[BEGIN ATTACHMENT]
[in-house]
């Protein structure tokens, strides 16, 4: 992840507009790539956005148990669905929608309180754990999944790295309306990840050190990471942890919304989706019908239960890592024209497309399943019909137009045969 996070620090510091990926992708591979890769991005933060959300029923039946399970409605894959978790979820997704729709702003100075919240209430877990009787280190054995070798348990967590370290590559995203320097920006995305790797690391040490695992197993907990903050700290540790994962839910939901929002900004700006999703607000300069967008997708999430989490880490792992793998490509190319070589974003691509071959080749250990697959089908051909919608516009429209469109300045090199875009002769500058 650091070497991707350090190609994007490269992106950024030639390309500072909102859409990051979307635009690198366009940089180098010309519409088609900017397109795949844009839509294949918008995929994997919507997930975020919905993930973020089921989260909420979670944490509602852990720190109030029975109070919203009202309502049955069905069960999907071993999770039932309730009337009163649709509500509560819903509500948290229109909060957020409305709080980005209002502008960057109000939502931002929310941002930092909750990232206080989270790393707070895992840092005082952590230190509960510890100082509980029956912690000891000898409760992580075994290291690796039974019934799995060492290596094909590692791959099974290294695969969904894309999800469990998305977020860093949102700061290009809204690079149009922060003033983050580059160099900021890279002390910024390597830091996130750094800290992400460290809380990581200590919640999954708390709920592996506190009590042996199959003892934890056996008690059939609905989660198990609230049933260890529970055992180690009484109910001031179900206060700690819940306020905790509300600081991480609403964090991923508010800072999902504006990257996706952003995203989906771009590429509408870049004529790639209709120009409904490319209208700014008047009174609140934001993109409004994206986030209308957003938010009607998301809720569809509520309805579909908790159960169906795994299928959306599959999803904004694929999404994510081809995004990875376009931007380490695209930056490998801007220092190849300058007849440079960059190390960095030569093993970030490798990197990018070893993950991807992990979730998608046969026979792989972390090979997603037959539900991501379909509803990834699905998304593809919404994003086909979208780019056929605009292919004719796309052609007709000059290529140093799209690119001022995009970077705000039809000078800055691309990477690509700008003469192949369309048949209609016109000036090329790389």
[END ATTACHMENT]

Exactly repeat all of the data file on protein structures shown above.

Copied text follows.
[in-house]
């Protein structure tokens, strides 16, 4: 992840507009790539956005148990669905929608309180754990999944790295309306990840050190990471942890919304989706019908239960890592024209497309399943019909137009045969 996070620090510091990926992708591979890769991005933060959300029923039946399970409605894959978790979820997704729709702003100075919240209430877990009787280190054995070798348990967590370290590559995203320097920006995305790797690391040490695992197993907990903050700290540790994962839910939901929002900004700006999703607000300069967008997708999430989490880490792992793998490509190319070589974003691509071959080749250990697959089908051909919608516009429209469109300045090199875009002769500058 650091070497991707350090190609994007490269992106950024030639390309500072909102859409990051979307635009690198366009940089180098010309519409088609900017397109795949844009839509294949918008995929994997919507997930975020919905993930973020089921989260909420979670944490509602852990720190109030029975109070919203009202309502049955069905069960999907071993999770039932309730009337009163649709509500509560819903509500948290229109909060957020409305709080980005209002502008960057109000939502931002929310941002930092909750990232206080989270790393707070895992840092005082952590230190509960510890100082509980029956912690000891000898409760992580075994290291690796039974019934799995060492290596094909590692791959099974290294695969969904894309999800469990998305977020860093949102700061290009809204690079149009922060003033983050580059160099900021890279002390910024390597830091996130750094800290992400460290809380990581200590919640999954708390709920592996506190009590042996199959003892934890056996008690059939609905989660198990609230049933260890529970055992180690009484109910001031179900206060700690819940306020905790509300600081991480609403964090991923508010800072999902504006990257996706952003995203989906771009590429509408870049004529790639209709120009409904490319209208700014008047009174609140934001993109409004994206986030209308957003938010009607998301809720569809509520309805579909908790159960169906795994299928959306599959999803904004694929999404994510081809995004990875376009931007380490695209930056490998801007220092190849300058007849440079960059190390960095030569093993970030490798990197990018070893993950991807992990979730998608046969026979792989972390090979997603037959539900991501379909509803990834699905998304593809919404994003086909979208780019056929605009292919004719796309052609007709000059290529140093799209690119001022995009970077705000039809000078800055691309990477690509700008003469192949369309048949209609016109000036090329790389």